Over the weekend, Gucci launched their #tfwGucci campaign, a series of fashion-focused macros poking fun at some of the more ridiculous elements of fashion life created by some of the internet's most popular meme-makers. Despite being shared endlessly across social media — and prompting many spin-offs — not everyone is loving it.
The critics aren't concerned about a luxury brand going deeply lo-fi, or older consumers feeling excluded from the dialog. Rather, they're worried about corporate appropriation of a subculture. Some have taken to Twitter to point out most consumers of memes could never afford the watches the campaign is promoting anyway.
@gucci using memes as a marketing tool are like dads who try to be hip and cool to bond with their kids
— さようなら (@MiltMiltLu) March 19, 2017
Gucci is appropriating our sacred internet culture by capitalizing off of memes. what a time to be alive™ https://t.co/YdXdxnGHXo
— Kelsey Steck (@kelseysteck) March 19, 2017
The makers of the memes in question are firing back, not only defending their involvement in the campaign but also Gucci's decision to take inspiration from the explore page. They feel the move is the brand recognising their scores of young fans who obsessively share their images across social media, as well as a genuine attempt to celebrate the meme-makers themselves. As Sebastian Tribbie commented on his page @youvegotnomale, "THE INTERNET IS SALTY ABOUT #tfwGucci sorry not SORRY, it was GENIUS marketing and a lot of people can afford an 800 dollar watch last time I checked."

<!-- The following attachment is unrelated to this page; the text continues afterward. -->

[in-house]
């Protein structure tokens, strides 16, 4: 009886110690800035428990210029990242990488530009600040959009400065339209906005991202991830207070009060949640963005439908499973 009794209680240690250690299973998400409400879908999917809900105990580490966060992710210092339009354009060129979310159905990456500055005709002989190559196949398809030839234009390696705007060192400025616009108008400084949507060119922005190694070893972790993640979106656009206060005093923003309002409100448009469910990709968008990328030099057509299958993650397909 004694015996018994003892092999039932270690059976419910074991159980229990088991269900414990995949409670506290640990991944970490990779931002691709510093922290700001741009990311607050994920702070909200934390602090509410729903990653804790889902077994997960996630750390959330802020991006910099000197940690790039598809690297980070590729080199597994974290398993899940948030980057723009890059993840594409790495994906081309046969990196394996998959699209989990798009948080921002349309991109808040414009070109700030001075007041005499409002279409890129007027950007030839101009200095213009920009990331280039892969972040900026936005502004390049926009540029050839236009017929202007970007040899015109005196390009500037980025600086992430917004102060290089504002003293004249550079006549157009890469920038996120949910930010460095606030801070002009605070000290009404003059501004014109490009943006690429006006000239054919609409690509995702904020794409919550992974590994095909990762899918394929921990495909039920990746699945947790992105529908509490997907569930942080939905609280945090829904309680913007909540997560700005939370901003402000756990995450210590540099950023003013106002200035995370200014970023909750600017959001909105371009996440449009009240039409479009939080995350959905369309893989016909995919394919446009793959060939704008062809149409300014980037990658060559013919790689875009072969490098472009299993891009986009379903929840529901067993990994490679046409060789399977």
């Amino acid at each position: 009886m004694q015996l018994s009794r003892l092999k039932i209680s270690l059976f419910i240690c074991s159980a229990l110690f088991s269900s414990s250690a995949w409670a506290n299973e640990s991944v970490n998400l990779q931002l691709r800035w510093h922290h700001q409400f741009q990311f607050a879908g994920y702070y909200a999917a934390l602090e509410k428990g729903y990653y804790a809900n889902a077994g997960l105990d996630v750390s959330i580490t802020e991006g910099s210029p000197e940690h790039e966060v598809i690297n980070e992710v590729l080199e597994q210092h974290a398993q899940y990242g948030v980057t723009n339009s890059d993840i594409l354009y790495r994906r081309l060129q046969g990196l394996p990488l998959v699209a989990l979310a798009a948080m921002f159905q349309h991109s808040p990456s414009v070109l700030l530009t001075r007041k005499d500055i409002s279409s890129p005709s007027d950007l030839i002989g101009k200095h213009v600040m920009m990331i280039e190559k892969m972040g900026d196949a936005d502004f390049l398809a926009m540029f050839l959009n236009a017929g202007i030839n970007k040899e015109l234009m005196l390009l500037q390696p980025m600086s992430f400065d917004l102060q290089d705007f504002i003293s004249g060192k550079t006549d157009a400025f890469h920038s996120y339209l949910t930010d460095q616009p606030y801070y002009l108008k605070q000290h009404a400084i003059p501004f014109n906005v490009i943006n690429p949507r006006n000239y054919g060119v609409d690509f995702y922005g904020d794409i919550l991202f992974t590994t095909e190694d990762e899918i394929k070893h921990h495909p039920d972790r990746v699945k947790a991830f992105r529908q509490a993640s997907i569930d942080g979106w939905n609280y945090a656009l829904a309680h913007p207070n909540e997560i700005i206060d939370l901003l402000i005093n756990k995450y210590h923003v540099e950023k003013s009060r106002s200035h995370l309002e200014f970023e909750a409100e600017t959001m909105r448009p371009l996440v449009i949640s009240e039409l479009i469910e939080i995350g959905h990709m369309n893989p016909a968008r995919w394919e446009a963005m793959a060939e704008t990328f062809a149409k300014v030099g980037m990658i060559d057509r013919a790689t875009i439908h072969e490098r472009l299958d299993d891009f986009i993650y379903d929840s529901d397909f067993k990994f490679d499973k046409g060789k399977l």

To be fair, the concern over brands gleaning content from youth culture is legitimate. Last year several fashion giants came under fire for appearing to lift designs from independent artists without offering remuneration or even credit. In a similar, although less sketchy, move Michael Kors also faced criticism for their street-style inspired #SidewalkSpotted campaign that presented influencers in seemingly candid moments. While not directly lifting anyone's intellectual property, many felt the attempt to mimic internet fashion culture felt inauthentic.
But it's worth remembering that Gucci isn't just ripping off the language and tropes, they're working with — and paying — popular page moderators and internet artists like @gothshakira, @williamcult, @meatwreck, @pollynor and @textsfromyourexistentialist to create the memes for them. They also made sure the creators were recognised and celebrated on the Gucci Instagram, posting lengthy bios of each collaborator detailing their work, motivation and agendas. The move was similar to their recent #24HourAce campaign, that employed young artists around the world to make short pieces of video art to celebrate their Ace sneakers. Viewed in this way, the collaborations can be seen as a positive move. Whether the jokes fully land for you or not, they are a demonstration of how fashion giants can collaborate with individuals to benefit both parties. Now someone just put that all in a starter pack and we'll call it a day.
Text Wendy Syfret
Image via Instagram